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Boosting Entries at Schooling Events/Shows...

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  • Boosting Entries at Schooling Events/Shows...

    I run a smaller grassroots lesson/boarding facility in North Florida. I have been offering schooling events at my farm for the last year. The ebtries have been decent (20 at most) but I'd like to see what I can do to boost my entries.

    My entry fees are low since its a smaller facility. I have hosted 3 shows so far (the fourth was this weekend but had to be cancelled due to lack of entries from heat, lameness, etc). Two of the three were judged by local unrated people. The third was judged by a very reputable "L" graduate. The one that was cancelled was an "L" graduate as well. We offer Dressage, Jumpers, CT and Eventing. The eventing goes from Ground poles to 2'3". I offer good prizes, nice ribbons. I've teamed up with another local barn who puts on similar shows to offer a point series and End of the Year awards. I'm sanctioned by several organizations, I advertise through them, craigslist, other show websites, word of mouth and facebook.

    What else could I do to raise interest and entries? Maybe we just don't have that many eventers in the area? Maybe I'm still just too small? Maybe my judges aren't at the rating level that people want?

    Any suggestions and comments are welcome.

    I just want to get this area showing again. I'm newish to the area and I've heard that there used to be TONS of Eventing going on here. We have Red Hills in this town. Where have the Eventers, Dressage riders and Jumpers gone?

    Iron Star Equestrian

    Heels Down, Eyes Up, Plan Ahead

  • #2
    Have you networked with trainers and boarding barns within a reasonable area of your location? Sometimes a personal invitation works better than just seeing an ad somewhere. Also, if you can get feedback from folks who have shown at your place, perhaps they can give you some insight as to why they DO come back... or why they DON'T.

    As for judges, even showing at Intro and Training levels I would want to have a rated judge for dressage.


    • #3
      Frankly, I think you need to expand your offerings to at least the BN level - around here, that is the division that has the most entries at the non-licensed events.

      Agree with call around, send out flyers, post notices at every tack/feed/farm store you can think of, heck, even the grocery store if they offer a public board. Email everyone you know about the show.

      If your shows are sanctioned with the local organizations, I suspect a Learner judge is probably adequate for now. And, to be frank, find judges that have reputations for being fair but a little more generous in scoring. It does make a difference. Once you develop a good reputation, then you should consider the additional cost of at least a "r" judge. JMO.
      Originally posted by yellowbritches
      Suck it up, buttercup. Horses spook. Sometimes they spook to the point of losing the event.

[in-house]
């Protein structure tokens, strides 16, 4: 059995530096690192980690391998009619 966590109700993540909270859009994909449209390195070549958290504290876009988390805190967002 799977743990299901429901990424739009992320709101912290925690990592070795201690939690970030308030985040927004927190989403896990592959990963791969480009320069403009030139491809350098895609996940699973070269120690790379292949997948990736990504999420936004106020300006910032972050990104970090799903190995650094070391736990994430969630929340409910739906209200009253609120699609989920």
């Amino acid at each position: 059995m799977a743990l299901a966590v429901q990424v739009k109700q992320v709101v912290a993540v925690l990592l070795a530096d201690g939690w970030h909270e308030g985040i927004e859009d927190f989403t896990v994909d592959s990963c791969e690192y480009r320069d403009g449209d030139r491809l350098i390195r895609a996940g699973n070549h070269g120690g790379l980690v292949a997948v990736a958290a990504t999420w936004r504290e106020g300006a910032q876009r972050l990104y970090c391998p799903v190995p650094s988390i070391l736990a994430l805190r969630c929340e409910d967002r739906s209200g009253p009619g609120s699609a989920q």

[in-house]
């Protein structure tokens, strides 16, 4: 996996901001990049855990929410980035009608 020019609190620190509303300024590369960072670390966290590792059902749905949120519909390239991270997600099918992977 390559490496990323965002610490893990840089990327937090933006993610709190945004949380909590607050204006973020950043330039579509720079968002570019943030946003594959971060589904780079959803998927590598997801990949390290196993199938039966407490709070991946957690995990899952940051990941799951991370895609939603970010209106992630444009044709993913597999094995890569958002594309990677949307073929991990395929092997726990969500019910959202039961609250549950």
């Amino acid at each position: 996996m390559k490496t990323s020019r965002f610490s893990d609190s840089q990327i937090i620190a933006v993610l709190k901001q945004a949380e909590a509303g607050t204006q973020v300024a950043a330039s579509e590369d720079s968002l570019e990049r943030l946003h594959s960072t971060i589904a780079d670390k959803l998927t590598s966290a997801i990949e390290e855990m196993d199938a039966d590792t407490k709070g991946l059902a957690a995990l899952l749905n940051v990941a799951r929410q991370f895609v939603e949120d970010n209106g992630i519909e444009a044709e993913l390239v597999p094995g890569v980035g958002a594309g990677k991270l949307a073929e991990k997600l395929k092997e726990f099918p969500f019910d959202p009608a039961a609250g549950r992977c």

• #4
        As for judges, even showing at Intro and Training levels I would want to have a rated judge for dressage.
        See, I disagree....for a small schooling show, I don't really care - I am just out there to get some practice in a show environment. It could honestly be a mannequin sitting in the judge's booth, I just want it to feel like a show so when I go to rated shows I am better prepared, but maybe that is just me.

        I think that when I think about schooling shows, I want them to prepare me for actual events, but let me make mistakes and practice again - it sounds like you have thought about jumper shows or straight dressage shows where people can ride multiple rounds at the same level? Maybe a ride-review-ride with a reputable clinician? I would say think creatively and outside of the box - a combined test is not the only way to get eventer interest.

        Also, think long and hard about your timing - I think your season is a bit reversed from up here in MA, but early season stuff is by far the most popular, as people are gearing up to the actual season and are restless after a long cold winter. Also, try and gauge interest and see whether weekends or weekdays are better - we have a great place up here that runs schooling XC derbies on Wednesdays, but I can't ever go because of work, and we have a large population of working adult amateurs in this area. However, if you are targeting kids on summer vacation, that is another story.

        However, I think that after all that, the thing that makes me go back to a schooling venue or not is the quality of the facilities and the courses. It just isn't worth it to me to pay any amount of money to go to a place with lousy footing in cramped, crazy warm-up arenas (not saying yours is, just telling you what drives my decision making). Best of luck to you - I commend you for trying to give back to the riding community and making your facility available for others to use!